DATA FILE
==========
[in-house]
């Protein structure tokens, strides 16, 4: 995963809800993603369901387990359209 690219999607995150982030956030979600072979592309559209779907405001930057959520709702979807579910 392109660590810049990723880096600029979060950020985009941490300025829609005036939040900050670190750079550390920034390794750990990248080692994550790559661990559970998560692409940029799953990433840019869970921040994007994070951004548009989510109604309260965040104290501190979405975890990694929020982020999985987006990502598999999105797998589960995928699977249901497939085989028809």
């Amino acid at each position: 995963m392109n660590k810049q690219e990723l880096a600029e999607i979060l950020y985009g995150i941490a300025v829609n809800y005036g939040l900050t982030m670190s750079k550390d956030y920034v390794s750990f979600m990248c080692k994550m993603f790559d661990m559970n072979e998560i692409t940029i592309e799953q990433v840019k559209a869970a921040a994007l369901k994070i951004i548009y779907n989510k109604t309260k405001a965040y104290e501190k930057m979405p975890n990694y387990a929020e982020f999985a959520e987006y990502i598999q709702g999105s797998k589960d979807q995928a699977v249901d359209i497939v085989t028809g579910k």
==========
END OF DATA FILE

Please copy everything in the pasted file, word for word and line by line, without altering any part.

[in-house]
């Protein structure tokens, strides 16, 4: 995963809800993603369901387990359209 690219999607995150982030956030979600072979592309559209779907405001930057959520709702979807579910 392109660590810049990723880096600029979060950020985009941490300025829609005036939040900050670190750079550390920034390794750990990248080692994550790559661990559970998560692409940029799953990433840019869970921040994007994070951004548009989510109604309260965040104290501190979405975890990694929020982020999985987006990502598999999105797998589960995928699977249901497939085989028809």
């Amino acid at each position: 995963m392109n660590k810049q690219e990723l880096a600029e999607i979060l950020y985009g995150i941490a300025v829609n809800y005036g939040l900050t982030m670190s750079k550390d956030y920034v390794s750990f979600m990248c080692k994550m993603f790559d661990m559970n072979e998560i692409t940029i592309e799953q990433v840019k559209a869970a921040a994007l369901k994070i951004i548009y779907n989510k109604t309260k405001a965040y104290e501190k930057m979405p975890n990694y387990a929020e982020f999985a959520e987006y990502i598999q709702g999105s797998k589960d979807q995928a699977v249901d359209i497939v085989t028809g579910k």